The two wound dressings were produced by separate research teams, one of which chose to use proteins from soy plants while the other employed animal protein. Both proteins show similar effects on healing and tissue regeneration.
Kit Parker leads the Harvard John A. Paulson School of Engineering and Applied Sciences (SEAS) research team that focused on the animal protein-based dressing. He cites his own combat experience as inspiration for the dressings, which he intended to be used by wounded soldiers on the battlefield.
“As a soldier in Afghanistan, I witnessed horrible wounds and, at times, the healing process for those wounds was a horror unto itself. This research is a years-long effort by many people on my team to help with these problems,” Parker says.
His wound dressing was inspired by 1970s research that discovered fetal tissue could regenerate wounds without scarring. Fetal skin has large amounts of fibronectin, a naturally-occurring protein that isn't found in adult skin.
Fibronectin takes two forms depending on its location. The fibrous form is found in tissue while the globular one is carried by the blood. Fibrous fibronectin is the more promising material for healing wounds, but globular fibronectin is much easier to make.
The SEAS researchers used a device invented by Parker's group to turn globular fibronectin into its rarer fibrous form. The resulting nanofibers are then collected to fabricate a full-fledged wound dressing or bandage.
According to primary author Cristophe Chantre, the fibronectin-based dressing gets integrated into the wound. It serves as a natural construction scaffold for stem cells involved in regeneration. As the healing process takes place, the organic bandage is absorbed by the body.
Experiments showed that fibronectin dressings helped wounds restore 84 percent of lost tissue within 20 days, while standard bandages achieved 55.6 percent. Furthermore, wounds treated with fibronectin wound dressing healed so well that there were barely any scars. The regenerated skin could even grow hair again, which is very difficult for scarred tissue to do.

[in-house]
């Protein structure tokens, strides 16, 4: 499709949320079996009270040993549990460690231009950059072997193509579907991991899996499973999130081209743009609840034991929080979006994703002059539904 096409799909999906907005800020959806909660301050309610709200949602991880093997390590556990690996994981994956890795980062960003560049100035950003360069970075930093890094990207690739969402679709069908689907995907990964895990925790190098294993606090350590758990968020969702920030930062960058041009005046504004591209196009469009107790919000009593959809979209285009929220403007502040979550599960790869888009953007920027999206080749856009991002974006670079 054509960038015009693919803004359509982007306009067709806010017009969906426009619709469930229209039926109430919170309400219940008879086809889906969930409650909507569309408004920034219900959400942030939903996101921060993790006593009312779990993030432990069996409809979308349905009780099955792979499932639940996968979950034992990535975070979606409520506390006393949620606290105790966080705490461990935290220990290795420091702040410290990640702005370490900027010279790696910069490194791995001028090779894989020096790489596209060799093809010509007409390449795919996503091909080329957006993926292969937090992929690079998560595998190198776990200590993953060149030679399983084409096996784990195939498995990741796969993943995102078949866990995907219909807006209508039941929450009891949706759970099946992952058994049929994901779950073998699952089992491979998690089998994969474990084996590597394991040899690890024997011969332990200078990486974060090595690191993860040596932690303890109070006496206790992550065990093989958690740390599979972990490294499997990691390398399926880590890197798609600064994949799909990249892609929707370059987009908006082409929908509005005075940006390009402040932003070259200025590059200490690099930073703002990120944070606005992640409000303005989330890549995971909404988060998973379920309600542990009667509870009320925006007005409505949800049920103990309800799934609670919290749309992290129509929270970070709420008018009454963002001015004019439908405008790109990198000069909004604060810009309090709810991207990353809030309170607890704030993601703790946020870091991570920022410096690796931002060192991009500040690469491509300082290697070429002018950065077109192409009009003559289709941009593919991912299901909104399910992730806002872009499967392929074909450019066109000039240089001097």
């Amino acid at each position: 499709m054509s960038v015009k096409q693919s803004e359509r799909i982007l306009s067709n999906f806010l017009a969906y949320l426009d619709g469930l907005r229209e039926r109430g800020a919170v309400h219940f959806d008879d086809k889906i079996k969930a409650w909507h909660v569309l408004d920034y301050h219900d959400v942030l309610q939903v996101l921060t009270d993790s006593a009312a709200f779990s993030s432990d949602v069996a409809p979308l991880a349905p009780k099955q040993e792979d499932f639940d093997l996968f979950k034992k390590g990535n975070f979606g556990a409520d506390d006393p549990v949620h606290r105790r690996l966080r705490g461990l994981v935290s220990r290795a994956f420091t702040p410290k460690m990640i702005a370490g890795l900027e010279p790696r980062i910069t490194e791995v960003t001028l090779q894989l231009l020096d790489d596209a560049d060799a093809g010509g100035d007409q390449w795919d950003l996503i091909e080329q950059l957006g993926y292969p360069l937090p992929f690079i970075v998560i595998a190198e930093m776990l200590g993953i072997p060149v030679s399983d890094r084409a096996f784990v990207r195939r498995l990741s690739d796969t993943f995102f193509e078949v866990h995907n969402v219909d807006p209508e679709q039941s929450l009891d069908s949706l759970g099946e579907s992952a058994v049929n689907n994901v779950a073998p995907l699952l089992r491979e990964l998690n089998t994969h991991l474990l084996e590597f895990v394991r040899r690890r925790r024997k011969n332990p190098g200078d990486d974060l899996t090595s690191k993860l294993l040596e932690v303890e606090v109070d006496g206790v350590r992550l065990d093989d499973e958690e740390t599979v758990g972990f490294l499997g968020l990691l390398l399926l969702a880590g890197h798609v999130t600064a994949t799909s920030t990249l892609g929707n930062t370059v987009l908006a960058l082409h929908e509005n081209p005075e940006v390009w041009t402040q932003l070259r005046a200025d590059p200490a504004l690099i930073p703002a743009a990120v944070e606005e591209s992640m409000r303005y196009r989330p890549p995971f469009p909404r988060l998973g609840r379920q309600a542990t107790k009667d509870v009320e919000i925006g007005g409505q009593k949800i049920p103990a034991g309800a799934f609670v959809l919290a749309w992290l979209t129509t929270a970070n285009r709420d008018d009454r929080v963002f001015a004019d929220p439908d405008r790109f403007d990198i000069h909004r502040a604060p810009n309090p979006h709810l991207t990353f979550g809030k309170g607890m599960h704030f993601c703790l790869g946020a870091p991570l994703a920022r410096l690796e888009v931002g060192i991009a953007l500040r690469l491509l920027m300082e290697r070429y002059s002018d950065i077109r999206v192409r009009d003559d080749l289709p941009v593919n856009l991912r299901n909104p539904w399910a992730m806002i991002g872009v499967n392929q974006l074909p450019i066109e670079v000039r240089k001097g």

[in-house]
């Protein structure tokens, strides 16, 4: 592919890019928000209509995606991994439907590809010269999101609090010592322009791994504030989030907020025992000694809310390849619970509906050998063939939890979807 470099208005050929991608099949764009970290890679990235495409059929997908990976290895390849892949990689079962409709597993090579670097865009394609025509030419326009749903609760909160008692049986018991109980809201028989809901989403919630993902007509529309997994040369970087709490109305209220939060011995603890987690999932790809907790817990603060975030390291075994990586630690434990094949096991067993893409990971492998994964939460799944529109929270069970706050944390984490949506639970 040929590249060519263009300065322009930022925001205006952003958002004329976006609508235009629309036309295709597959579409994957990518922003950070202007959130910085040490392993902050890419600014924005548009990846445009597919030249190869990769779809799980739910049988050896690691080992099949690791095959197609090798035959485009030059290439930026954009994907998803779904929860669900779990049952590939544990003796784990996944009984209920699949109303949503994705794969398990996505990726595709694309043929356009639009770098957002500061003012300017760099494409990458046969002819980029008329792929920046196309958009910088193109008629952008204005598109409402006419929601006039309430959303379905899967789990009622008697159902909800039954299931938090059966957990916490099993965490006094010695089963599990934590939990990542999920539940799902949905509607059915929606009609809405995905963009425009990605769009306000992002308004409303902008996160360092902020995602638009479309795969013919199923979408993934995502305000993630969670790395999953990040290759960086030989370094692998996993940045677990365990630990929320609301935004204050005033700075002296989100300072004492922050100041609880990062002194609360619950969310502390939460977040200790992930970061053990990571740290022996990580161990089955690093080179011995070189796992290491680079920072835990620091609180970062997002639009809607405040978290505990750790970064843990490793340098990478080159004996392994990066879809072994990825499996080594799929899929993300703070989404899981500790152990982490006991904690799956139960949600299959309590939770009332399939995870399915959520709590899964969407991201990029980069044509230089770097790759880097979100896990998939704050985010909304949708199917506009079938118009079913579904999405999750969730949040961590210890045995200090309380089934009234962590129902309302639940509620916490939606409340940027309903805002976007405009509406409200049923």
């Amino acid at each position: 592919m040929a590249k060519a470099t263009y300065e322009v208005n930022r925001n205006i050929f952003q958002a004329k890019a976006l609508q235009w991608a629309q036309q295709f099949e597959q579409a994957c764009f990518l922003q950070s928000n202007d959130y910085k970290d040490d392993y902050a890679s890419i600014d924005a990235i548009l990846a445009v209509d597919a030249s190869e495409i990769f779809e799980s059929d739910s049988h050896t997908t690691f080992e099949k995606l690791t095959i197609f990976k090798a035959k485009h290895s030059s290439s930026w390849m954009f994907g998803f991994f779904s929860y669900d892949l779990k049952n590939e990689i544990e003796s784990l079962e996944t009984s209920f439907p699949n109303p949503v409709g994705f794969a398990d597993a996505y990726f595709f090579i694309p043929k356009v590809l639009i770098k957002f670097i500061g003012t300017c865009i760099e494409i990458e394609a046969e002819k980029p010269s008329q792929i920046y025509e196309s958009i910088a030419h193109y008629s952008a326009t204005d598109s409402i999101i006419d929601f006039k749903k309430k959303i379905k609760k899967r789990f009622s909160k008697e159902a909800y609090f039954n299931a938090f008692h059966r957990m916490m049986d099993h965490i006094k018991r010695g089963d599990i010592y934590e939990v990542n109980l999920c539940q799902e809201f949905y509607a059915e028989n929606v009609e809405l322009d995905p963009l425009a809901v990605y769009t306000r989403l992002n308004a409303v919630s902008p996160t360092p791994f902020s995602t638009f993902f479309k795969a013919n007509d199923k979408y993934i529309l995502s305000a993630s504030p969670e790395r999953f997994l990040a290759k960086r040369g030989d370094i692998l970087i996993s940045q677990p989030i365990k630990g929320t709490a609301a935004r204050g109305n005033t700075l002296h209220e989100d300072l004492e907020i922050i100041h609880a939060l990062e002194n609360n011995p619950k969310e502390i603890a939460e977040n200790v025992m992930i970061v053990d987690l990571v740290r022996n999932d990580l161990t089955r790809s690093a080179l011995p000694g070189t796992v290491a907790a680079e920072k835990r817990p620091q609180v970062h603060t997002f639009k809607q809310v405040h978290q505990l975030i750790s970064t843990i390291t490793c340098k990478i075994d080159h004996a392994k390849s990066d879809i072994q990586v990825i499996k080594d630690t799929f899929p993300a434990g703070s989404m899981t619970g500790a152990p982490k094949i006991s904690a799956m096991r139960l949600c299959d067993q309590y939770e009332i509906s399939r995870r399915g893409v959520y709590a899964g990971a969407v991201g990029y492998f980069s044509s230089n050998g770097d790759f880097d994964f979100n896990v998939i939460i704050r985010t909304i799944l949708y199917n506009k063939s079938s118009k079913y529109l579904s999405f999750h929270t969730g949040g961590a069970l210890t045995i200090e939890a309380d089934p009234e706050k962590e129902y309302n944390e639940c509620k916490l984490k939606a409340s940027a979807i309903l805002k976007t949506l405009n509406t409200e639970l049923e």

Meanwhile, Parker's counterparts at the Wyss Institute reported on their own nanofiber dressing design. They used a soy-based nanofiber that achieved similar results to the fibronectin one.
Soy protein has two molecules working in its favor. The first is a phytoestrogen, which is similar to estrogen down to the enhanced healing. The second are bioactive molecules that act like the ones that build and support human cells.
The Wyss Institute team used the same fabrication technique as Parker's team did, down to the same machine. They spun ultra-thin soy fibers into large-scale dressings that can be applied on wounds.
Wounds that received plant-based dressing recorded a 72 percent improvement in healing compared to those that didn't get dressed. The soy- and cellulose-based wound dressing also outperformed normal dressing by 21 percent.
The primary author of the second study, graduate student Seungkuk Ahn, says soy-based nanofibers can spur the development of a new generation of nanotechnology-based regenerative dressings that improve wound care.
The Harvard researchers agree that both wound dressings have advantages and niches to fill. The soy-based nanofibers are much cheaper, so they are better for burns and other wounds that cover large surface areas. On the other hand, the fibronectin dressings are perfect for parts of the body that need to avoid any scarring, like the face or the hands.
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